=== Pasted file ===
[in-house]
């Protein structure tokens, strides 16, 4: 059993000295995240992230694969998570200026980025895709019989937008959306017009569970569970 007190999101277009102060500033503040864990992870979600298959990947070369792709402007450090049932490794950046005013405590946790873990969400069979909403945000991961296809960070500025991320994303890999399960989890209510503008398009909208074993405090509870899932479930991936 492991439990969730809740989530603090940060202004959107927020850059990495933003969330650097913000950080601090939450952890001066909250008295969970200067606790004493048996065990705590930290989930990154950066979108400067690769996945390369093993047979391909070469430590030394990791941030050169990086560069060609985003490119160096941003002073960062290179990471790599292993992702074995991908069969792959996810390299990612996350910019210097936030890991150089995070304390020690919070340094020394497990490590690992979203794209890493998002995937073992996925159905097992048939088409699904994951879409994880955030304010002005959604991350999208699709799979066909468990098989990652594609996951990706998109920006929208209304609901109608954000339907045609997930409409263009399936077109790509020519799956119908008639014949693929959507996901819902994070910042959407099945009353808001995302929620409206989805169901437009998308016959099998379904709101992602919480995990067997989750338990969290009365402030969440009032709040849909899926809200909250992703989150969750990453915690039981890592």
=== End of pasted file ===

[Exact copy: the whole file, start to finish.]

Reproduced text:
[in-house]
């Protein structure tokens, strides 16, 4: 059993000295995240992230694969998570200026980025895709019989937008959306017009569970569970 007190999101277009102060500033503040864990992870979600298959990947070369792709402007450090049932490794950046005013405590946790873990969400069979909403945000991961296809960070500025991320994303890999399960989890209510503008398009909208074993405090509870899932479930991936 492991439990969730809740989530603090940060202004959107927020850059990495933003969330650097913000950080601090939450952890001066909250008295969970200067606790004493048996065990705590930290989930990154950066979108400067690769996945390369093993047979391909070469430590030394990791941030050169990086560069060609985003490119160096941003002073960062290179990471790599292993992702074995991908069969792959996810390299990612996350910019210097936030890991150089995070304390020690919070340094020394497990490590690992979203794209890493998002995937073992996925159905097992048939088409699904994951879409994880955030304010002005959604991350999208699709799979066909468990098989990652594609996951990706998109920006929208209304609901109608954000339907045609997930409409263009399936077109790509020519799956119908008639014949693929959507996901819902994070910042959407099945009353808001995302929620409206989805169901437009998308016959099998379904709101992602919480995990067997989750338990969290009365402030969440009032709040849909899926809200909250992703989150969750990453915690039981890592």